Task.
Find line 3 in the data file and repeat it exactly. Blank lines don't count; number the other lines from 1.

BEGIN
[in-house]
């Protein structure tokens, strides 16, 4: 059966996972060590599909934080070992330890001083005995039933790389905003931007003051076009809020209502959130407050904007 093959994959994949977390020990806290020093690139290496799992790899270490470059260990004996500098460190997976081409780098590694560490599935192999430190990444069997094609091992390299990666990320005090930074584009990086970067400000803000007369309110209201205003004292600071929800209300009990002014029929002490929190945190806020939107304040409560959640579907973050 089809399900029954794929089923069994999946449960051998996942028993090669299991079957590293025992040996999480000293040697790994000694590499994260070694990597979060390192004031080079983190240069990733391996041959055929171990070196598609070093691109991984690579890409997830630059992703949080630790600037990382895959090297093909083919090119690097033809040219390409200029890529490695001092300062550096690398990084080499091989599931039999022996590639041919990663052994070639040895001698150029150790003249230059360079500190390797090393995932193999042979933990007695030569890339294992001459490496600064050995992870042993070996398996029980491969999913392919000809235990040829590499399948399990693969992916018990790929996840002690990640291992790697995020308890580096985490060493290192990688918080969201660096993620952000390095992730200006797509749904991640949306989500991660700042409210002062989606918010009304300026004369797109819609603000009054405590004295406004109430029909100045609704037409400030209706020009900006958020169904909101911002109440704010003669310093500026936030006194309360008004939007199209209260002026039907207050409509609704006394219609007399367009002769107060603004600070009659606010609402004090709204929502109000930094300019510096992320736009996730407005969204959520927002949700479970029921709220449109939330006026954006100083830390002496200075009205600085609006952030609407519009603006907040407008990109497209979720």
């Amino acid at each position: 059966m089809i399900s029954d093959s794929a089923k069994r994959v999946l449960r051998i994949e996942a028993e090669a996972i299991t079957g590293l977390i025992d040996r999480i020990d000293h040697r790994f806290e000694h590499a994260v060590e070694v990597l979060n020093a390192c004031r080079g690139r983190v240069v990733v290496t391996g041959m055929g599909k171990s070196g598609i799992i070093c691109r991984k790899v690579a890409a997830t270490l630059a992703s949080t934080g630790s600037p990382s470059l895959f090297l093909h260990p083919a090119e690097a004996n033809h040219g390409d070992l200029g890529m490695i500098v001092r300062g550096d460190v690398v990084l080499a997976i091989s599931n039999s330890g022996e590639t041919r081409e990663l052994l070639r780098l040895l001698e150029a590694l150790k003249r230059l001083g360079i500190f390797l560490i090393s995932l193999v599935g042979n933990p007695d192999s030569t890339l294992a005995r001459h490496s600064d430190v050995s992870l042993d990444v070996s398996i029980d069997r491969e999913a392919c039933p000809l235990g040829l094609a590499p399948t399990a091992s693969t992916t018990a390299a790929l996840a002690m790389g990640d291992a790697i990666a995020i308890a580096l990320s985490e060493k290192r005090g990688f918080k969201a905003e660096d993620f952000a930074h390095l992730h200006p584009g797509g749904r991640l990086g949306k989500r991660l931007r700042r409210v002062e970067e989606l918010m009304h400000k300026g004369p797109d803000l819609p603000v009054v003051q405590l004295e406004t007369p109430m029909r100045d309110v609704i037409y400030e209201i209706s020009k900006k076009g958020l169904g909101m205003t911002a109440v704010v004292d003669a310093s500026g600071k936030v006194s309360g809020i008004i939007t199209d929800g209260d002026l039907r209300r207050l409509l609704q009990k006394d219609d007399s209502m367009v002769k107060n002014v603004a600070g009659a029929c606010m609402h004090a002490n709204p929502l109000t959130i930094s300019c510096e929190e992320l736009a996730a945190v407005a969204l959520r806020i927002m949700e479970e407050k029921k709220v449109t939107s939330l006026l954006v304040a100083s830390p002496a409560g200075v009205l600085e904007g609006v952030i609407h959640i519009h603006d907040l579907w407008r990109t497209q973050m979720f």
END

């Amino acid at each position: 059966m089809i399900s029954d093959s794929a089923k069994r994959v999946l449960r051998i994949e996942a028993e090669a996972i299991t079957g590293l977390i025992d040996r999480i020990d000293h040697r790994f806290e000694h590499a994260v060590e070694v990597l979060n020093a390192c004031r080079g690139r983190v240069v990733v290496t391996g041959m055929g599909k171990s070196g598609i799992i070093c691109r991984k790899v690579a890409a997830t270490l630059a992703s949080t934080g630790s600037p990382s470059l895959f090297l093909h260990p083919a090119e690097a004996n033809h040219g390409d070992l200029g890529m490695i500098v001092r300062g550096d460190v690398v990084l080499a997976i091989s599931n039999s330890g022996e590639t041919r081409e990663l052994l070639r780098l040895l001698e150029a590694l150790k003249r230059l001083g360079i500190f390797l560490i090393s995932l193999v599935g042979n933990p007695d192999s030569t890339l294992a005995r001459h490496s600064d430190v050995s992870l042993d990444v070996s398996i029980d069997r491969e999913a392919c039933p000809l235990g040829l094609a590499p399948t399990a091992s693969t992916t018990a390299a790929l996840a002690m790389g990640d291992a790697i990666a995020i308890a580096l990320s985490e060493k290192r005090g990688f918080k969201a905003e660096d993620f952000a930074h390095l992730h200006p584009g797509g749904r991640l990086g949306k989500r991660l931007r700042r409210v002062e970067e989606l918010m009304h400000k300026g004369p797109d803000l819609p603000v009054v003051q405590l004295e406004t007369p109430m029909r100045d309110v609704i037409y400030e209201i209706s020009k900006k076009g958020l169904g909101m205003t911002a109440v704010v004292d003669a310093s500026g600071k936030v006194s309360g809020i008004i939007t199209d929800g209260d002026l039907r209300r207050l409509l609704q009990k006394d219609d007399s209502m367009v002769k107060n002014v603004a600070g009659a029929c606010m609402h004090a002490n709204p929502l109000t959130i930094s300019c510096e929190e992320l736009a996730a945190v407005a969204l959520r806020i927002m949700e479970e407050k029921k709220v449109t939107s939330l006026l954006v304040a100083s830390p002496a409560g200075v009205l600085e904007g609006v952030i609407h959640i519009h603006d907040l579907w407008r990109t497209q973050m979720f």